‘Dining out’, or ‘eating out’, are phrases people use in Britain when they eat in a restaurant or a pub. Eating out is more popular in Britain today than it has ever been. In 2006, for the first time ever, British people spent more on eating out in restaurants and pubs than on cooking for themselves. It seems that many British people are becoming increasingly interested in how good their food tastes, and also how healthy it is.
英国人下馆子或去酒吧吃东西会用到dining out, eating out这两个短语。现在的英国人比以往任何时候都要喜欢出去吃。2006年，英国人去餐馆吃饭的次数首次高于自己下厨的次数。看来多数英国人越来越注重食物的口味和健康程度了。
However, eating out can also be expensive. Restaurants are normally more expensive than pubs, though many pubs serve very good, simple food. As we Brits do not dine out every night of the week, eating in a restaurant is often seen as a special occasion. When going on a first date and wanting to impress him or her, or if celebrating (an) anniversary or a birthday, then many people like to go to a restaurant to eat, people often eat in a restaurant before going to the cinema or the theatre.
As in all cultures, there are many rules of etiquette surrounding food and eating, and nowhere is this more pronounced than when eating in a smart restaurant! People are almost always expected to eat with a knife and fork and these should be held in the correct hand and used in the correct way! It is also impolite to have your elbows on the dining table when you are eating.
There are many such ‘unspoken’ rules – they are normally only important when eating in a very posh restaurant, and vary slightly from restaurant to restaurant and place to place. A recent nationwide survey of 2,231 people showed that there was a divide in manners between the north and south of Britain – the ‘worst’ manners were in Scotland and the north-east, and the ‘best’ in Wales and the south-east! However, this survey was almost certainly conducted by someone in the south-east, so it may not be entirely impartial!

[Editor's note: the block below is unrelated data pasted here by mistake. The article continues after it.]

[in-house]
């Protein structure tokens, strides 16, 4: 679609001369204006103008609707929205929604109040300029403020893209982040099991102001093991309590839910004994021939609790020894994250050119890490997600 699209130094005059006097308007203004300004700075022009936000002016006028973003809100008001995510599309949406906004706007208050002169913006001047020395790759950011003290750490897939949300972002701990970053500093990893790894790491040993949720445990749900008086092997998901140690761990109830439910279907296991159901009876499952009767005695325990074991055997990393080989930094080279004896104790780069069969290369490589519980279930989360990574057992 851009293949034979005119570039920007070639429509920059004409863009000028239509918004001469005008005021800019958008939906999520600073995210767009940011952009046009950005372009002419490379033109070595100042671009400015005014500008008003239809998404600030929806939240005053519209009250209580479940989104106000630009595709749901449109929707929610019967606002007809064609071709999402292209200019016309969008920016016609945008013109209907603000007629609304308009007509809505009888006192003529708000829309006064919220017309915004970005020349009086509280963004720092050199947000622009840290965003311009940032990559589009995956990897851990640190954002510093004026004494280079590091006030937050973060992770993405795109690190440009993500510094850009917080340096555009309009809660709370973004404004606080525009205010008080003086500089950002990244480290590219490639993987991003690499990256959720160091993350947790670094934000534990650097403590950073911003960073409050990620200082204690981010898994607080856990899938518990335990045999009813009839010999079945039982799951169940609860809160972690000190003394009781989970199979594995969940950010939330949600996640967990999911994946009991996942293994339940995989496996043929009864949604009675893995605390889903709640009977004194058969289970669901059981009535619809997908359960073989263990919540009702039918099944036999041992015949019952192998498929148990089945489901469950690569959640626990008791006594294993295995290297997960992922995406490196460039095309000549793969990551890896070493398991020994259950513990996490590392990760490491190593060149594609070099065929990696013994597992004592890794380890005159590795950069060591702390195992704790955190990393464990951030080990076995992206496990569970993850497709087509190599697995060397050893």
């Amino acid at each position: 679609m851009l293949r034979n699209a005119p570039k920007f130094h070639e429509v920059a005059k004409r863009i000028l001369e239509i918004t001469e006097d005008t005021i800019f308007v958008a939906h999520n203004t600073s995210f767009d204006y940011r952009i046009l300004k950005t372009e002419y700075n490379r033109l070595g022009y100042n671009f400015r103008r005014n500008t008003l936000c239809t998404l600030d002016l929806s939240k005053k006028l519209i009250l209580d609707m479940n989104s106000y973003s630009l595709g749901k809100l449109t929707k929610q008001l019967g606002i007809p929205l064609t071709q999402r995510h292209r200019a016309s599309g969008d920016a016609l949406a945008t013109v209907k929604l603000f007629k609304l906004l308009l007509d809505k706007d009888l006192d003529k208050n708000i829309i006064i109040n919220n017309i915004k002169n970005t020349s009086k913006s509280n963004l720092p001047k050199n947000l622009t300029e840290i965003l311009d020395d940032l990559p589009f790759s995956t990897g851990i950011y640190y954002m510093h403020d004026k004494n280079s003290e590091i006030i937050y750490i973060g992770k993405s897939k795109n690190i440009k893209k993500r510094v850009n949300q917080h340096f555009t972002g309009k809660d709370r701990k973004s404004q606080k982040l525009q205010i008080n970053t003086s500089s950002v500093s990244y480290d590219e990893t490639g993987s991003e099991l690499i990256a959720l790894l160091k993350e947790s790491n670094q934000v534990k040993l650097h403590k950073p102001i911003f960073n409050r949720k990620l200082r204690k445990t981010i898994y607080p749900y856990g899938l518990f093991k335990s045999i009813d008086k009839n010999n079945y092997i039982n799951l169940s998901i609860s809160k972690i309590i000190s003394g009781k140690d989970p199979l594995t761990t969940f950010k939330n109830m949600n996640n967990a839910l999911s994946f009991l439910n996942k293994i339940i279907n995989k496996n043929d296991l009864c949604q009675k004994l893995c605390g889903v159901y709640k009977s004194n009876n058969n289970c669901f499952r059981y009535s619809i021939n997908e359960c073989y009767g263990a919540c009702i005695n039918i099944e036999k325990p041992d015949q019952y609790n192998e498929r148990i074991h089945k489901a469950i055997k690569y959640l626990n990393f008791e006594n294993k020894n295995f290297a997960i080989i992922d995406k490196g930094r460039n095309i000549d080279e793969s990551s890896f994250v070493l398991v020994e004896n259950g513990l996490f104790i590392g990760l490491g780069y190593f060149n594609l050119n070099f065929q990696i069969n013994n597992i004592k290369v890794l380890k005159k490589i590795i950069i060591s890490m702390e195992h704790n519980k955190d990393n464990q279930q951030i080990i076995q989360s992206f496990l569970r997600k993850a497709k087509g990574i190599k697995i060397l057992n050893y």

Naturally, restaurants vary greatly in quality, and price. However, almost all British cities have a vast range of food and culinary styles to choose from as well as traditional British food, and all from the very cheap to the very expensive – French, Italian, Indian, Greek, Thai, Japanese and many, many more. In fact, when asked what their favourite food is, more British people say an Indian curry than any other dish!
As well as dining in a restaurant, when people are too tired to cook after work they often get a ‘take-away’. This means that they order from a take-away (or take-out) restaurant by phone, and then go to collect it and take it home to eat. Many take-out restaurants also deliver to your house (if you are especially tired, or lazy!). Whilst you can normally find a take-out restaurant for almost any cuisine, the most popular are pizza (Italian), Indian and Chinese – and all you have to do is open the door, pay and eat!
etiquette (n.) - a set of rules or customs for behaving correctly and properly in social situations
pronounced (adj.) - very obvious
posh (adj.) - (informal) something that is expensive or of high quality
nationwide (adj.) - existing in all parts of a country
impartial (adj.) - not influenced by one particular person or group
culinary (adj.) - connected with food and the way of cooking it